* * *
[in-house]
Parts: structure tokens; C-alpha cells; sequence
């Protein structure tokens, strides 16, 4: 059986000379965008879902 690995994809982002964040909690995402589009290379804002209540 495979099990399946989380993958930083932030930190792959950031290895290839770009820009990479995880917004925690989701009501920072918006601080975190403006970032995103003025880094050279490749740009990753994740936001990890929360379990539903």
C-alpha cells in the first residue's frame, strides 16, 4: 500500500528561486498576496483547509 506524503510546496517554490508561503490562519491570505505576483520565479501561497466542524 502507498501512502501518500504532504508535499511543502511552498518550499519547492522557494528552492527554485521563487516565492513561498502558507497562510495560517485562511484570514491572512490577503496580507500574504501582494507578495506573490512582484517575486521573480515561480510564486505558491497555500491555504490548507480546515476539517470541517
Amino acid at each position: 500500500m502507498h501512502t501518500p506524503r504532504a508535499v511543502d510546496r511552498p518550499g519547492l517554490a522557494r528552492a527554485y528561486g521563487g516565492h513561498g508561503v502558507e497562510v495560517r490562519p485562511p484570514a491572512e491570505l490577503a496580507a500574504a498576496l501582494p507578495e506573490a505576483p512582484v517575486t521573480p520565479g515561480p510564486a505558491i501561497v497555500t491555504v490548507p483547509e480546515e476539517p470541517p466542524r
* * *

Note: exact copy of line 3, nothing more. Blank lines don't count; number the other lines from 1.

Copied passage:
């Protein structure tokens, strides 16, 4: 059986000379965008879902 690995994809982002964040909690995402589009290379804002209540 495979099990399946989380993958930083932030930190792959950031290895290839770009820009990479995880917004925690989701009501920072918006601080975190403006970032995103003025880094050279490749740009990753994740936001990890929360379990539903």